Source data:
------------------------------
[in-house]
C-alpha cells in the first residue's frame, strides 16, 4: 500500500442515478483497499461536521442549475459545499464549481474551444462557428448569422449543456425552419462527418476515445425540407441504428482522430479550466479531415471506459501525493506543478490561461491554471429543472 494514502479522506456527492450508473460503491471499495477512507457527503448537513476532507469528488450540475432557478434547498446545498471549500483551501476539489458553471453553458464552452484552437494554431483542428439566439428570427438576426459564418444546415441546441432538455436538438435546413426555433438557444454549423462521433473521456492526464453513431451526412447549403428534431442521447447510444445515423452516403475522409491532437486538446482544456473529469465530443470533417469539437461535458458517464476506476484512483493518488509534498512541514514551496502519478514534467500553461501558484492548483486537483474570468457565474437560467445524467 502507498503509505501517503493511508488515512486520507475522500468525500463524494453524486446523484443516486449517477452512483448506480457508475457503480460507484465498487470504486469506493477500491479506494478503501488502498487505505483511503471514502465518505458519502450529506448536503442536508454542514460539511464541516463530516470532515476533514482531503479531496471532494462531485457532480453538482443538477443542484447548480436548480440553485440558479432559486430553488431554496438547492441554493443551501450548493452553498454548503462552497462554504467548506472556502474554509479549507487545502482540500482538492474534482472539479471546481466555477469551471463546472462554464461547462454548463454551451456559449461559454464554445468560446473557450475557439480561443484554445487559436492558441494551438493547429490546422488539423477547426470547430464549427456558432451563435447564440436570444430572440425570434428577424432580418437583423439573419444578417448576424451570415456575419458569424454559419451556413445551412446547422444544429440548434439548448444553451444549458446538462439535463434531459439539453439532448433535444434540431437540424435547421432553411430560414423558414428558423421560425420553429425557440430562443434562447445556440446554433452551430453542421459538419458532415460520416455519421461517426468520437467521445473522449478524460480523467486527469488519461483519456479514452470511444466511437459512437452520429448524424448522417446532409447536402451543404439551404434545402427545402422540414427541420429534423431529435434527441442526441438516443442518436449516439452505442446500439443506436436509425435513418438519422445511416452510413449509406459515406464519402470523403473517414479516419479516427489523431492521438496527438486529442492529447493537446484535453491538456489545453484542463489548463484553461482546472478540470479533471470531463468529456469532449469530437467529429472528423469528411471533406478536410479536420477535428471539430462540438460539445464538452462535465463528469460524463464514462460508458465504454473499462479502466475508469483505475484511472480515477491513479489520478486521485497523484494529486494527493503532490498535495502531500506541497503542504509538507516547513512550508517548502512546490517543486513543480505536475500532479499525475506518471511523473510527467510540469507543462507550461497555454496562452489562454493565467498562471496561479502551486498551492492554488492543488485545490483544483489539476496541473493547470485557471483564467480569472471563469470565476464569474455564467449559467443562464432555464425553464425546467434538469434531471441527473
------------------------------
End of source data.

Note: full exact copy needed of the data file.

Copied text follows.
[in-house]
C-alpha cells in the first residue's frame, strides 16, 4: 500500500442515478483497499461536521442549475459545499464549481474551444462557428448569422449543456425552419462527418476515445425540407441504428482522430479550466479531415471506459501525493506543478490561461491554471429543472 494514502479522506456527492450508473460503491471499495477512507457527503448537513476532507469528488450540475432557478434547498446545498471549500483551501476539489458553471453553458464552452484552437494554431483542428439566439428570427438576426459564418444546415441546441432538455436538438435546413426555433438557444454549423462521433473521456492526464453513431451526412447549403428534431442521447447510444445515423452516403475522409491532437486538446482544456473529469465530443470533417469539437461535458458517464476506476484512483493518488509534498512541514514551496502519478514534467500553461501558484492548483486537483474570468457565474437560467445524467 502507498503509505501517503493511508488515512486520507475522500468525500463524494453524486446523484443516486449517477452512483448506480457508475457503480460507484465498487470504486469506493477500491479506494478503501488502498487505505483511503471514502465518505458519502450529506448536503442536508454542514460539511464541516463530516470532515476533514482531503479531496471532494462531485457532480453538482443538477443542484447548480436548480440553485440558479432559486430553488431554496438547492441554493443551501450548493452553498454548503462552497462554504467548506472556502474554509479549507487545502482540500482538492474534482472539479471546481466555477469551471463546472462554464461547462454548463454551451456559449461559454464554445468560446473557450475557439480561443484554445487559436492558441494551438493547429490546422488539423477547426470547430464549427456558432451563435447564440436570444430572440425570434428577424432580418437583423439573419444578417448576424451570415456575419458569424454559419451556413445551412446547422444544429440548434439548448444553451444549458446538462439535463434531459439539453439532448433535444434540431437540424435547421432553411430560414423558414428558423421560425420553429425557440430562443434562447445556440446554433452551430453542421459538419458532415460520416455519421461517426468520437467521445473522449478524460480523467486527469488519461483519456479514452470511444466511437459512437452520429448524424448522417446532409447536402451543404439551404434545402427545402422540414427541420429534423431529435434527441442526441438516443442518436449516439452505442446500439443506436436509425435513418438519422445511416452510413449509406459515406464519402470523403473517414479516419479516427489523431492521438496527438486529442492529447493537446484535453491538456489545453484542463489548463484553461482546472478540470479533471470531463468529456469532449469530437467529429472528423469528411471533406478536410479536420477535428471539430462540438460539445464538452462535465463528469460524463464514462460508458465504454473499462479502466475508469483505475484511472480515477491513479489520478486521485497523484494529486494527493503532490498535495502531500506541497503542504509538507516547513512550508517548502512546490517543486513543480505536475500532479499525475506518471511523473510527467510540469507543462507550461497555454496562452489562454493565467498562471496561479502551486498551492492554488492543488485545490483544483489539476496541473493547470485557471483564467480569472471563469470565476464569474455564467449559467443562464432555464425553464425546467434538469434531471441527473